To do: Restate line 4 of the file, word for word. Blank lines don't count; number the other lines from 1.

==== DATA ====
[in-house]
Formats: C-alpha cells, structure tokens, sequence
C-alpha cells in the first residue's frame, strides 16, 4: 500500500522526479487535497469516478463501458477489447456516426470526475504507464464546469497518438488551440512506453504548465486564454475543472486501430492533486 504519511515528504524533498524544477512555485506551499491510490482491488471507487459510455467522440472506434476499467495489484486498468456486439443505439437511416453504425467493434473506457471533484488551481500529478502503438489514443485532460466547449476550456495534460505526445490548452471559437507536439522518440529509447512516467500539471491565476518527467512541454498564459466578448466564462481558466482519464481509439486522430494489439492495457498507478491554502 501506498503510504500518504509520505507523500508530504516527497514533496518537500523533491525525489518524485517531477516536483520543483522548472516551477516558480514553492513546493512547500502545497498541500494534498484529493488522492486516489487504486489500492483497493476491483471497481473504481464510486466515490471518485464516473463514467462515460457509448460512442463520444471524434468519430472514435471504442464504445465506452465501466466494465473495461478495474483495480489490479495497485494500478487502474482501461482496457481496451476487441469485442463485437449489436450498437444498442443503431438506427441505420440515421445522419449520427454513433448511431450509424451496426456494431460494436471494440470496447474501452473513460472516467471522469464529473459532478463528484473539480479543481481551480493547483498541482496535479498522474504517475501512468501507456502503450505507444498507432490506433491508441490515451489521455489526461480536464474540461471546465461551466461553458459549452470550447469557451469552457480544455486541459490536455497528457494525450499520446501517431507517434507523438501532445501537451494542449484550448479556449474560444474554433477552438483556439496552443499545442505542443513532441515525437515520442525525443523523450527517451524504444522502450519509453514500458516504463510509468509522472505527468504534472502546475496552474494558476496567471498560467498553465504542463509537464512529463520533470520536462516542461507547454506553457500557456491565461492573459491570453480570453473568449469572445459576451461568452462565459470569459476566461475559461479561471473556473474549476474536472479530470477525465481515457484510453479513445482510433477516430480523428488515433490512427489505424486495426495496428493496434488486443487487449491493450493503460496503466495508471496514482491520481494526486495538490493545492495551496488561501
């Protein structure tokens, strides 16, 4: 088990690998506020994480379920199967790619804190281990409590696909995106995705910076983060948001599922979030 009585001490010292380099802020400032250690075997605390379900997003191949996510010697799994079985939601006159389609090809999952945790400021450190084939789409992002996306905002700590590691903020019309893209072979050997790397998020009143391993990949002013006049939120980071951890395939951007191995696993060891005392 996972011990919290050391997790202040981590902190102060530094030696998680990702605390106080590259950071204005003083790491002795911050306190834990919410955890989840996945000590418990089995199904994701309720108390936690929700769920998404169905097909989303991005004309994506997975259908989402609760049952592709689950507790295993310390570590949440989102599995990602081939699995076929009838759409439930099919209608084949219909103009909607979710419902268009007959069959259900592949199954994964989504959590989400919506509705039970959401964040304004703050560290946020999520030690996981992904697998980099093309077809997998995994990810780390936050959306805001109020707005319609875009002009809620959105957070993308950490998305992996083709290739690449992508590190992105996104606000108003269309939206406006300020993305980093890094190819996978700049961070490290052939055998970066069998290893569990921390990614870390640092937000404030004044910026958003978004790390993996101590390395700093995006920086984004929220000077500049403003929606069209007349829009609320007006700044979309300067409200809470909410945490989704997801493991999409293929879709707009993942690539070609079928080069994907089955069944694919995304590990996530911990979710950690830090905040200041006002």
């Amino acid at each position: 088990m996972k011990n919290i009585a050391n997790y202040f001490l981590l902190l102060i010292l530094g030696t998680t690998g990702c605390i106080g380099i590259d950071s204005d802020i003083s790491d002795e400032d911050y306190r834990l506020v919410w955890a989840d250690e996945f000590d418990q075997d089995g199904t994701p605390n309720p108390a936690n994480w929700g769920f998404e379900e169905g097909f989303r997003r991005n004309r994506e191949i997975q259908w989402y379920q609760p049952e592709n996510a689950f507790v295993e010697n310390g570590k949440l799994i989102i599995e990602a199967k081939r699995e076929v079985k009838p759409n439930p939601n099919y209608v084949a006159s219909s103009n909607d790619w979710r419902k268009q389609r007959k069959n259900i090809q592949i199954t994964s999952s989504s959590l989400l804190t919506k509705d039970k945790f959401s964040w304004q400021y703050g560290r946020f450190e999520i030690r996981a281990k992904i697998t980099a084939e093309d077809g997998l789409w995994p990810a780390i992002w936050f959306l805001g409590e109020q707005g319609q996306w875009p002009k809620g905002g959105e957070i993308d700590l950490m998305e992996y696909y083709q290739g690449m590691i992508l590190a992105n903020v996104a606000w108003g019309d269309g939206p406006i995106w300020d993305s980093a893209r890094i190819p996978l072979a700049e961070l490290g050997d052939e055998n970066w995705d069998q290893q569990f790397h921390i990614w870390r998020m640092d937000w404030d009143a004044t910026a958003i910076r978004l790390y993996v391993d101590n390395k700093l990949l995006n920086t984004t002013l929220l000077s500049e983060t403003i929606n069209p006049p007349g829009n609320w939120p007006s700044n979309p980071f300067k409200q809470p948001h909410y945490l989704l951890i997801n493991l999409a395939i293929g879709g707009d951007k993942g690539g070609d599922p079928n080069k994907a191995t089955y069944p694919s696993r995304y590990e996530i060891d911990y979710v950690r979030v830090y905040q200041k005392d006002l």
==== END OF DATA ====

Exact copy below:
């Protein structure tokens, strides 16, 4: 088990690998506020994480379920199967790619804190281990409590696909995106995705910076983060948001599922979030 009585001490010292380099802020400032250690075997605390379900997003191949996510010697799994079985939601006159389609090809999952945790400021450190084939789409992002996306905002700590590691903020019309893209072979050997790397998020009143391993990949002013006049939120980071951890395939951007191995696993060891005392 996972011990919290050391997790202040981590902190102060530094030696998680990702605390106080590259950071204005003083790491002795911050306190834990919410955890989840996945000590418990089995199904994701309720108390936690929700769920998404169905097909989303991005004309994506997975259908989402609760049952592709689950507790295993310390570590949440989102599995990602081939699995076929009838759409439930099919209608084949219909103009909607979710419902268009007959069959259900592949199954994964989504959590989400919506509705039970959401964040304004703050560290946020999520030690996981992904697998980099093309077809997998995994990810780390936050959306805001109020707005319609875009002009809620959105957070993308950490998305992996083709290739690449992508590190992105996104606000108003269309939206406006300020993305980093890094190819996978700049961070490290052939055998970066069998290893569990921390990614870390640092937000404030004044910026958003978004790390993996101590390395700093995006920086984004929220000077500049403003929606069209007349829009609320007006700044979309300067409200809470909410945490989704997801493991999409293929879709707009993942690539070609079928080069994907089955069944694919995304590990996530911990979710950690830090905040200041006002």